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  1. Cricket with pink ball in India: All you want to know

Cricket with pink ball in India: All you want to know

The staid old world of cricket has been shaken many times over the recent decades with new ideas, rules and even formats.

By: | New Delhi | Published: June 10, 2016 8:49 PM
The pink ball has not held up well under playing conditions and that means the pitch may well have to be prepared in a manner to ensure minimal wear and tear.  (Reuters) The pink ball has not held up well under playing conditions and that means the pitch may well have to be prepared in a manner to ensure minimal wear and tear. (Reuters)

The staid old world of cricket has been shaken many times over the recent decades with new ideas, rules and even formats. Now, under onslaught is the red ball, with authorities increasingly looking to experiment with a pink ball. Things have progressed to quite an extent.

The learnings from the first Test with a pink ball that was played in Australia, based on feedback of players, includes ball not being easy to see at dusk, it swung more than the red one, wore out faster and many more, have gone and put authorities on the backfoot. So, the pink ball has a long way to go but that is not stopping the Indian cricket board from experimenting and that too very soon – the pink ball rule will be implemented in Duleep Trophy most likely in September. And here we present some notable concerns in India:

While there is no guarantee that the Australian problems will replicate themselves in India, the conditions after all are entirely different, but they cannot be ruled out offhand and in fact preparations will be made keeping those in mind. To deal in certainties, BCCI is interested finding out first-hand how the pink ball behaves in Indian conditions. The top players in the country will be taking to the ground in the Duleep Trophy tournament and their reactions will go a long way in deciding which way the board tilts.

The pink ball has not held up well under playing conditions and that means the pitch may well have to be prepared in a manner to ensure minimal wear and tear. An Indian Express report says, before the Adelaide Test, the permission of both the captains Steve Smith and Brendon McCullum was taken to maintain grass length as high as 11 mm. However, the game concluded in three days and both captains said the length of the grass may well have played a huge role in deciding the fate of the game.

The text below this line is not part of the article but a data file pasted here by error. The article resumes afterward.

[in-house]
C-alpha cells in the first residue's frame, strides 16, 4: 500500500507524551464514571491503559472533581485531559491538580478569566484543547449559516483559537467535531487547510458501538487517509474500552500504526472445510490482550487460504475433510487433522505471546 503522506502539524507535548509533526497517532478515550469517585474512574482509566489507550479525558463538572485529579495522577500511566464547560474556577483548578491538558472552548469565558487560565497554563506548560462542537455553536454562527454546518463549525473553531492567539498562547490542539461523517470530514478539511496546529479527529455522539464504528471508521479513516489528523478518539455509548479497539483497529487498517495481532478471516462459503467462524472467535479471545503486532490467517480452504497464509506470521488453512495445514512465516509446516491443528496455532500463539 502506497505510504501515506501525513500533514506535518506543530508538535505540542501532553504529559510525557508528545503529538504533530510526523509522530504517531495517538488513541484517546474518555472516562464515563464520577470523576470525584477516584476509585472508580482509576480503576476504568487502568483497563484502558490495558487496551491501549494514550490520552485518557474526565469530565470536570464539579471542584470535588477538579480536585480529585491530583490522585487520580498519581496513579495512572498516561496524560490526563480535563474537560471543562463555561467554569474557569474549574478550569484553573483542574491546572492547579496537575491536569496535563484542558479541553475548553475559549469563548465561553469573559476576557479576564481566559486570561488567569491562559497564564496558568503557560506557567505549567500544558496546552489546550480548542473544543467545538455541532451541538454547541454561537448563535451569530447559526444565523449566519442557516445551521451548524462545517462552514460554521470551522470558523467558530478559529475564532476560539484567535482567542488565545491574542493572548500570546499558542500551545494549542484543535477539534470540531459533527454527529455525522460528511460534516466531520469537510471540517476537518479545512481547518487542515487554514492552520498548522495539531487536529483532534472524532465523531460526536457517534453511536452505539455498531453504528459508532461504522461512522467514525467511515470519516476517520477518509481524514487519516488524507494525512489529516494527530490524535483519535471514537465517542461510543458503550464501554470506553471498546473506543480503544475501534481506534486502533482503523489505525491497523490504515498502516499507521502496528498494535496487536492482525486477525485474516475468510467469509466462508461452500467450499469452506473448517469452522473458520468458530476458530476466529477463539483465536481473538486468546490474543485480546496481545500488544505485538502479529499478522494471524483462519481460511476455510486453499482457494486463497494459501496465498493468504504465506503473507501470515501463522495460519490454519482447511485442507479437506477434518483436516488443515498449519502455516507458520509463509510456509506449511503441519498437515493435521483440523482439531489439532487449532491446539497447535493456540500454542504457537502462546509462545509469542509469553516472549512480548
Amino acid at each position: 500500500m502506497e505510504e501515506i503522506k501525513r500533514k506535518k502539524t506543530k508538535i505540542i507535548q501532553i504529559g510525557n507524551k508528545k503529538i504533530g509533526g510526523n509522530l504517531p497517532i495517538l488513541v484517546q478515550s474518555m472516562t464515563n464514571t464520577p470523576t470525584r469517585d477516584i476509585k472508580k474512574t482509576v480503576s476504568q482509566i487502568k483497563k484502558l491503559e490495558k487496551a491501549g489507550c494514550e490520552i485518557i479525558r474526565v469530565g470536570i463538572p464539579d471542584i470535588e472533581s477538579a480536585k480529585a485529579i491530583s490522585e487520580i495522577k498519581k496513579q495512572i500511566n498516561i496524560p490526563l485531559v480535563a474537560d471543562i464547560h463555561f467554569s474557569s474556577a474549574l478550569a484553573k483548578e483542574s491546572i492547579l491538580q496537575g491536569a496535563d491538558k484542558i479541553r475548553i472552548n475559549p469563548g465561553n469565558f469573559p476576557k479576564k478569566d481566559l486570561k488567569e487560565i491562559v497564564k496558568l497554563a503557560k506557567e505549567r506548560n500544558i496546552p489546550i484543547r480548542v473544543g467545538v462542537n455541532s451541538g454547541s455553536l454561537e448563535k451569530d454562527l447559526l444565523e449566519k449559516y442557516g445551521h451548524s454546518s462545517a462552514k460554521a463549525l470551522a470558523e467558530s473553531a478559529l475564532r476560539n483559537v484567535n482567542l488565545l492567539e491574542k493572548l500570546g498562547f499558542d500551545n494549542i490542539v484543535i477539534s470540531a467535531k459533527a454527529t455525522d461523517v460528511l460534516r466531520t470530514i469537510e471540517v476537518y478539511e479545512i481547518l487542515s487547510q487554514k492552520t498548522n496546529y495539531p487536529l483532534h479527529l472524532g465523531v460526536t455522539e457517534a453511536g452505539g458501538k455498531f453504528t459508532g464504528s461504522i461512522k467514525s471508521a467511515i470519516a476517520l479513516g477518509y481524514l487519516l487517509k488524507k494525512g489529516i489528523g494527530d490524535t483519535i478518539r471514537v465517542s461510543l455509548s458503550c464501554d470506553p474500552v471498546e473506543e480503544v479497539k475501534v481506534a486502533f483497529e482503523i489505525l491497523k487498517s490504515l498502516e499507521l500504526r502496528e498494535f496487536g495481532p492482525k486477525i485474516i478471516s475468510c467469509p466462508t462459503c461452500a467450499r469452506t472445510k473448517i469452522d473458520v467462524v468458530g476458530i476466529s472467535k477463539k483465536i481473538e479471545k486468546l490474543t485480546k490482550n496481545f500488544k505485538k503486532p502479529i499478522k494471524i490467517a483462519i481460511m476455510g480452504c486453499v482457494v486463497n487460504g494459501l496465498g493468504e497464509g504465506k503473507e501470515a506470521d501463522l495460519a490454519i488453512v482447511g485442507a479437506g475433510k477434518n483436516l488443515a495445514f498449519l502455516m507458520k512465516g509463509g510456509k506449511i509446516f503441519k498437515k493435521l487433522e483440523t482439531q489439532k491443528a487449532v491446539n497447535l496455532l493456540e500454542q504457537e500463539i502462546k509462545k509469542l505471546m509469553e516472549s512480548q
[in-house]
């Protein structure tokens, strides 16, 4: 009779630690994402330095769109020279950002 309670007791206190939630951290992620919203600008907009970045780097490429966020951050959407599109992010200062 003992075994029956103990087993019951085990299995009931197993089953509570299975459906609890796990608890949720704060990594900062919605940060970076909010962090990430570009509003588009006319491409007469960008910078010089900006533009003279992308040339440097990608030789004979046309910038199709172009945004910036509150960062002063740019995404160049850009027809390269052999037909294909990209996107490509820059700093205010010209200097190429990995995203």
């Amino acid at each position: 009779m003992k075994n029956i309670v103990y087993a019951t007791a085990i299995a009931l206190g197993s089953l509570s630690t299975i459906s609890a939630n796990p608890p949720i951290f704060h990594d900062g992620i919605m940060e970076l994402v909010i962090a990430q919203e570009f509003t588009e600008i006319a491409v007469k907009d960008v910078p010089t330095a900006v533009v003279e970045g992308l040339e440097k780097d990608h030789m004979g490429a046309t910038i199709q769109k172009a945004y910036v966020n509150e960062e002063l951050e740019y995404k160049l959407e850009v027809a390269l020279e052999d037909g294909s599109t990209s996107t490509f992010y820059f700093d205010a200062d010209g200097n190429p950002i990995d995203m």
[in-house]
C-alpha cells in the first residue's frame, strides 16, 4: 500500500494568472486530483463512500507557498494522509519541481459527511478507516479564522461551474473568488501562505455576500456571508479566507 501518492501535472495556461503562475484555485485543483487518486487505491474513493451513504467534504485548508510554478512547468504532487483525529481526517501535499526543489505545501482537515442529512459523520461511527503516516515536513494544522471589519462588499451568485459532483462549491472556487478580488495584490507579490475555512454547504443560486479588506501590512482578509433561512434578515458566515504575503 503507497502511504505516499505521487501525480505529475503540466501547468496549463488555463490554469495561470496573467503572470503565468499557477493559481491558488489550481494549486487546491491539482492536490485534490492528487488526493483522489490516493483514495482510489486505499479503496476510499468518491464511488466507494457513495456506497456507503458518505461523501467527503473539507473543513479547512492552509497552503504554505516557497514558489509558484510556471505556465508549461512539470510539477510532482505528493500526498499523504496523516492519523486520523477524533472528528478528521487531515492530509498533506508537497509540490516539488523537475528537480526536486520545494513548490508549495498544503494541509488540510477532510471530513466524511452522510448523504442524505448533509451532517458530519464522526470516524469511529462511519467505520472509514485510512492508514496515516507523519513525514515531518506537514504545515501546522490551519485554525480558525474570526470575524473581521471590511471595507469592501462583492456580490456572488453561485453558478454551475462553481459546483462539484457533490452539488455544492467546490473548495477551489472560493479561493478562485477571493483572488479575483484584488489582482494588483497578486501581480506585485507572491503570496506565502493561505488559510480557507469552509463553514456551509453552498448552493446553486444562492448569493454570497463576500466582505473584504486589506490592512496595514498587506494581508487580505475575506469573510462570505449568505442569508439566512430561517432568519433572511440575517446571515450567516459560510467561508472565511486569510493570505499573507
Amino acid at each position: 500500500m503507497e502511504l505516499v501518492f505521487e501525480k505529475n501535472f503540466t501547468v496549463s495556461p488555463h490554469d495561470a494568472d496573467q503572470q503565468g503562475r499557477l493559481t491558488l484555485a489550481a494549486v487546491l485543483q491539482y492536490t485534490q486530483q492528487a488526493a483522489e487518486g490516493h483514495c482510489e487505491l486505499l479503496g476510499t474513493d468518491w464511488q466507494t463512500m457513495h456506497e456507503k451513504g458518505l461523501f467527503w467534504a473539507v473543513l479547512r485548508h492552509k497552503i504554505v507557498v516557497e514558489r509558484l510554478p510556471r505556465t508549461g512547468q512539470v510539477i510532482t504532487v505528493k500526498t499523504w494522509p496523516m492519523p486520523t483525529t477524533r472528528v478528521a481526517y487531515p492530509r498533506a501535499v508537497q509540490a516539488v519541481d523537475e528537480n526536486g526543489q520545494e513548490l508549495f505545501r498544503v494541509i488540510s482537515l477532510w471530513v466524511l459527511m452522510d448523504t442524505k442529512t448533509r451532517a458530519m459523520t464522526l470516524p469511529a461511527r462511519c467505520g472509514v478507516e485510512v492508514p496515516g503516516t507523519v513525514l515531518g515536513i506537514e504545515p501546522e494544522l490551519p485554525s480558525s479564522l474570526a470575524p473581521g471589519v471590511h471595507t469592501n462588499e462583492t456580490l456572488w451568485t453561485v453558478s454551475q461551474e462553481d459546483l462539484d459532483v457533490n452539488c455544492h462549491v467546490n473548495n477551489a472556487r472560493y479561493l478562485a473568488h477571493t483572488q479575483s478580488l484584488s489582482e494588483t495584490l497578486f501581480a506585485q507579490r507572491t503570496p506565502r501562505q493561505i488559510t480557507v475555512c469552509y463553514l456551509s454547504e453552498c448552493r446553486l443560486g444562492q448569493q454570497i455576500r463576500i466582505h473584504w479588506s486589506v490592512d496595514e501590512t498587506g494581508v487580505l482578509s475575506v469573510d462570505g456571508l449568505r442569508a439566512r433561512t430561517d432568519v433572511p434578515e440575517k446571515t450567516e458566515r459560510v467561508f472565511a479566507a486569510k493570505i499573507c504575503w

With all teams looking to derive maximum home advantage, stepping into uncertainty and actually losing a Test is something that no captain wants. So, exactly how the matches pan out during the Duleep Trophy will play a huge role in what step the BCCI takes next. What we are talking about is long grass and spinners don’t really go together. Will India be prepared to take that risk is anybody’s guess at the moment.

Another experiment to base the decision on happened in Pakistan during their premier first-class tournament Quaid-e-Azam where fast bowlers took 27 of the 34 wickets to fall. What is worse, not even one century was posted. Veteran Pakistan player Misbah-ul-Haq had this to say, “The new pink ball was seaming a lot, the moisture on the pitch (due to heavy dew) made it tough for the batsmen. Even lining up for high catches for fielders was a challenge as the visibility of the ball wasn’t all that great.”

The Duleep Trophy will be played in South India in Bangalore, Chennai, Hyderabad, and Mysore.

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